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6. Going back to the G7, leaders there agreed to spend $22 million fighting fires in the Amazon rain forest. The decision came out of a meeting on environmental issues. President Trump skipped the meeting, citing meetings with India and Germany, though leaders from both of those countries were at the environmental meeting. In response, Brazilian President Jair Bolsanaro accused French President Emmanuel Macron of viewing the rain forest as "a colony or a no man's land." Separately, an environmental fund co-created by Leonardo DiCaprio has pledged $5 million to preserve the rain forest. – BBC

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7. The streaming wars heated up this morning with Disney's announcement that its upcoming service will include high-definition streaming options. For $6.99 per month, Disney+ will offer HDR, 4K and Dolby Atmos streaming. That undercuts Netflix, which doesn't offer high-definition streaming under its basic plan ($8.99 per month). – CNBC

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8. Despite the good news from the trade war front today, investors are still searching for safe havens—pushing gold prices to a six-year high. An ounce of gold briefly passed $1,550 in value, though it later dipped below that mark. It's the same market force that has inverted the yield curve: as economic waters become choppy, investors search for safe bets like bonds and gold. – MARKETWATCH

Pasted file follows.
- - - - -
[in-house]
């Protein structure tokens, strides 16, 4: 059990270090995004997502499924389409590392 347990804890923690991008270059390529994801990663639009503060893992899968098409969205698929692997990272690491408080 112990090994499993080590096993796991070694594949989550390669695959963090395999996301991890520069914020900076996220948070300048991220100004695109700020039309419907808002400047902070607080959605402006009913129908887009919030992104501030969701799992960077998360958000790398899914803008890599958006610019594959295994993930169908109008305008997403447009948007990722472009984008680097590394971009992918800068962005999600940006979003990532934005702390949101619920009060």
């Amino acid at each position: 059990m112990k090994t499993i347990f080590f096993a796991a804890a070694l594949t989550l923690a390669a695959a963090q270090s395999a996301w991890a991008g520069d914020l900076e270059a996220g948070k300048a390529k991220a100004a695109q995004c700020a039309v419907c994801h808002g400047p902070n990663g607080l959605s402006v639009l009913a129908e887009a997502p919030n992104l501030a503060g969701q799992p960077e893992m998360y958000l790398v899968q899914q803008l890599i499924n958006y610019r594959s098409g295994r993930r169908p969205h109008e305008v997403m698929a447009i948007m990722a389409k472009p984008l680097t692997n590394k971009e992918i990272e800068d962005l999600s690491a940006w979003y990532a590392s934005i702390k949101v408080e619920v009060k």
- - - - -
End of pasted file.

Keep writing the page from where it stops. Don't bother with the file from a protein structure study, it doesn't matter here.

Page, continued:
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9. Beyond Meat was up nearly five percent in the middle of the day, after earlier announcing a partnership with KFC. "Beyond Fried Chicken" will debut at a KFC location in Atlanta this week. At last check, a single share in Beyond Meat costs more than $150. Compare that to its IPO price of $25. – CNN

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10. Lyft went public around the same time as Beyond Meat, and while its stock has since dipped below the IPO price, the ride-hailing company is having a good day today. At last check, the stock price was up more than 3.5 percent, after Guggenheim analysts predicted that Lyft will become profitable by 2021. That's a big turn around for a company that lost more than $600 million last quarter. – CNBC

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Schuyler Durham writes Inside Finance. He’s a lifelong Portlander who got his start covering the local music scene, but later became enamored with the complexities of financial and political reporting. After three years in broadcast news, he's now diving back into the digital realm. You can keep up with his writing on Twitter at @SchuylerWriter or watch him goof around on Instagram at @bitterbuddha.

Editor: David Stegon (senior editor at Inside, whose reporting experience includes cryptocurrency and technology).